Cameron Passmore: That's the big difference right there. So if you truly want to build and be your own entrepreneur and build your own book, you would never come here. People come here with a shared purpose. So many people reached out based on hearing us on the podcast talk about how we operate, how we think, what we believe in. So people want to come and join that mission, that purpose and be part of that team. So it's a very distinct characteristic of people who would be attracted to that model. And this is what some of the great firms in the US have done, be it Buckingham, be it Creative, be it WEG, be it whatever any one of these big RIAs have done. Ritholtz, another one, right? Where you get this mission-driven purpose behind the company. People want to join that as opposed to, I want to join a brokerage with the highest payout. Let me do what I do best. And that's the world I used to be in. Just let me do what I do. I want a platform to plug into. And often if I can find a better payout somewhere else, people bounce around for a payout or for the check to go to move to different brokers. That's not really purpose driven, right? Nothing wrong with it. That's what you want to do. That's fine. We're just a little bit different. We want people who want to be part of the same team. And you know, for example, we will share clients. We have it where advisors can, can take a vacation and the team fills in the gaps while they're gone. So it's one team, one client base. It's a very, very different environment than a traditional broker's environment.

Cameron Howe: Oh, that's interesting. I actually haven't heard it framed like that before. So essentially, you know, if not to discount any, there's a lot of great advisors out there, but you know, the ones who are hyper fixated on really, you know, providing value to clients would be more aligned to a PWL model than one who is solely focused on growing their book.

Cameron Passmore: Yes, and the economic opportunity in joining a firm like us, like our model is join, join the team, build one book, one clientele, one team and then you get a chance to buy equity of the firms who are very deliberate and thought out succession plan to transition ownership to the next generation. So we are selling shares from G1 to G2 actively because this is a huge issue in our industry where the - proverbial old guy like me ends up hoarding the equity from G2. But we have in place where shares are cascading to G2 thoughtfully and deliberately each year. So even though you're not building your book, you get a chance to own some of the company.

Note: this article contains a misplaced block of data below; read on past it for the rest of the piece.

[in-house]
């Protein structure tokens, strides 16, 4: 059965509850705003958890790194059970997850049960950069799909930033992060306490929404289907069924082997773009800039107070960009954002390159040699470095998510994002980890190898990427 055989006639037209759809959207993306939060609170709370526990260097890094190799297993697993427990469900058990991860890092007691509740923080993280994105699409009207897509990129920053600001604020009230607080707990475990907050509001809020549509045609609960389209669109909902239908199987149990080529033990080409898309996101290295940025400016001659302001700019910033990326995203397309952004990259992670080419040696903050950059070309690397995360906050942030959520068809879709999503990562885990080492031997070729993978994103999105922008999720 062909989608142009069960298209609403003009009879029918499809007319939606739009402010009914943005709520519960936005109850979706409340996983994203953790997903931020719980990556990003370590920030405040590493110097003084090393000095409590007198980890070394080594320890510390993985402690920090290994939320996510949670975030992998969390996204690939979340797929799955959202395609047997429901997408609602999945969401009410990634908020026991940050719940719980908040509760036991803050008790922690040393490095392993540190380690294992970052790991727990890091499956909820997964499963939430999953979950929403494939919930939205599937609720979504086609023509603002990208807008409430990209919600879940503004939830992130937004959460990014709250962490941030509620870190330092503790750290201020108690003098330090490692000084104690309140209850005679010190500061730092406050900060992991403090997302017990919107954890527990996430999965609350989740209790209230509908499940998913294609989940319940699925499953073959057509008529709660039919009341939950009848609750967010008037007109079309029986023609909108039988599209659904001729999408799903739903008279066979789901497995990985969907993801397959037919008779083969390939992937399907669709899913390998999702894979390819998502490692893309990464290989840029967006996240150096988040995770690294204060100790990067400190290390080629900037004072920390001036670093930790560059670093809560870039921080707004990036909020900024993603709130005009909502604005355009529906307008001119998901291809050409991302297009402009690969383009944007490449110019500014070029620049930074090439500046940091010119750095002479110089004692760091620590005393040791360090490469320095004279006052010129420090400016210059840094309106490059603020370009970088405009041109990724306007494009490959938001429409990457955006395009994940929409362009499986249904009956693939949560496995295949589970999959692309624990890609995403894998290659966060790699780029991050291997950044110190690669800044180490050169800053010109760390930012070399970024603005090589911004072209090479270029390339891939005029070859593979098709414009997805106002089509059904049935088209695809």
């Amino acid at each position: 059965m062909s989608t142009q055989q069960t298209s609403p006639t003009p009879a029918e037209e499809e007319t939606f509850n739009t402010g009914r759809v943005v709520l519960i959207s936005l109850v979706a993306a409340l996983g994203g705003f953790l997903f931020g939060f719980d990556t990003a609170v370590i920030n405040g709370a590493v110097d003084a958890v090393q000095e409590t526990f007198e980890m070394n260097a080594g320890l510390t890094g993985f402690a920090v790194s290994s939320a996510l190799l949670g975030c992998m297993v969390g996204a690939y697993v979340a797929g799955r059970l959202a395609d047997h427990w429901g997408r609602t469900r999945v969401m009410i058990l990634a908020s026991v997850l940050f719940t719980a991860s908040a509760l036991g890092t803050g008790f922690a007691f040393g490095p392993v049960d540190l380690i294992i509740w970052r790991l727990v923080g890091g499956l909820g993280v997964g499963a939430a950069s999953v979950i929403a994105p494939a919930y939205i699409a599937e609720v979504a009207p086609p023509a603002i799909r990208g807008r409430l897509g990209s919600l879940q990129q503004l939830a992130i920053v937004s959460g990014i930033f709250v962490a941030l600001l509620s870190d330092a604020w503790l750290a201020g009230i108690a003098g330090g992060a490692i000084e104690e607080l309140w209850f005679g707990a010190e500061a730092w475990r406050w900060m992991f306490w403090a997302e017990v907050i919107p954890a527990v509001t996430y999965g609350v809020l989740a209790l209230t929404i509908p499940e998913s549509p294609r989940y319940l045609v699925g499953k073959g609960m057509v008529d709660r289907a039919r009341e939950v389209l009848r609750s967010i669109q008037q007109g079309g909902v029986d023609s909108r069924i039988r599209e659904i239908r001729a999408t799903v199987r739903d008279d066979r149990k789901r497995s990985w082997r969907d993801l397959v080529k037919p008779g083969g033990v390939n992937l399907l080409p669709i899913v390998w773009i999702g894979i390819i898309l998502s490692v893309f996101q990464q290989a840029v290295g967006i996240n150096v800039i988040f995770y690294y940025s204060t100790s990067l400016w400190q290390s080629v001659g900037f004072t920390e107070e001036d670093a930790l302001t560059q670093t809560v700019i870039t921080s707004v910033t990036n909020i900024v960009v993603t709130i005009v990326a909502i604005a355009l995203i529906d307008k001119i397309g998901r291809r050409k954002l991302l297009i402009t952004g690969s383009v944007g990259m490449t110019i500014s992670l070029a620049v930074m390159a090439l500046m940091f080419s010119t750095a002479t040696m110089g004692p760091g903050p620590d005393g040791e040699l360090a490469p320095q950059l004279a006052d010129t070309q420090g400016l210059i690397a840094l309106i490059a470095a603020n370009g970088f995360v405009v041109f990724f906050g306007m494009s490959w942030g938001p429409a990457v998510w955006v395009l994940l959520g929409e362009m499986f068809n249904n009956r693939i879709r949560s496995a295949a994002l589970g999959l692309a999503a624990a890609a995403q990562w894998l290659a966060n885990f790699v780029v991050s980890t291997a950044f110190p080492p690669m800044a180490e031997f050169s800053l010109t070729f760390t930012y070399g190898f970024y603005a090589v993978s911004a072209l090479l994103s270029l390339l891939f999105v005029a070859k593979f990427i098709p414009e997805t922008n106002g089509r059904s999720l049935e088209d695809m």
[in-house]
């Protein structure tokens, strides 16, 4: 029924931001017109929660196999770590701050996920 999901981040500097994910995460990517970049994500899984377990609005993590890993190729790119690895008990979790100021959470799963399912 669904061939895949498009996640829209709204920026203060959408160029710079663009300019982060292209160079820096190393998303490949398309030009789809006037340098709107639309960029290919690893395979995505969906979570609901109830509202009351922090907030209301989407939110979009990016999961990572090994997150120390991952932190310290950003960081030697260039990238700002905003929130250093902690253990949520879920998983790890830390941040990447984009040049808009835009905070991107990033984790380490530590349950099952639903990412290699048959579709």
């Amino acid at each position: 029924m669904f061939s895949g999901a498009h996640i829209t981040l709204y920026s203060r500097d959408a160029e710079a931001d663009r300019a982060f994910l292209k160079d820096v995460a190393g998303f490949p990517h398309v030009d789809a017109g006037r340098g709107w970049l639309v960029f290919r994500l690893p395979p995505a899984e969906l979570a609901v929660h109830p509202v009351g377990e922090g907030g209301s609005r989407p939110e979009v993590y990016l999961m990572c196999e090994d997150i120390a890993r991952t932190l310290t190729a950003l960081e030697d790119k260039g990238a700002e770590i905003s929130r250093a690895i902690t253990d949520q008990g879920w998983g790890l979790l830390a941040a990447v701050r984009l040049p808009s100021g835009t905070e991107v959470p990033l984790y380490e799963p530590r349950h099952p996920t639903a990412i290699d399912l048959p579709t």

Cameron Howe: Oh, very smart. Okay, I like that. And then so essentially a client comes inbound to the firm and you decide which advisor it gets lauded to.

Cameron Passmore: - as opposed to fighting over lead as it comes in. And with the content, and we're doing what we call a painkiller strategy on content, which is put out content that's evergreen, so someone's looking up, should I take my CPP now? Should I rent versus buy? Should I invest in dividend stocks? There's content that's out in the world that people, you know the old saying, if I have pain, I'll go find the solution, but if I want a vitamin, well one day I'll take a vitamin.

Cameron Howe: Yeah.

Cameron Passmore: Most people in Canada either go to the bank or go to Reddit or Google with a problem they're trying to solve. You know, I'm getting divorced, what should I do? My parent, my parent just passed away. What do I do with my inheritance? So we, if we can put evergreen content out there, people will reach out. So we have people reach out and they're a physician in Kelowna, but we have a team that specializes in physicians. If I'm a business owner in pick a place, someone else can pick it up and the team is not fighting over leads.

Cameron Howe: I like that. Okay. And so on that note, how does PWL's compensation model differ than a traditional advisor?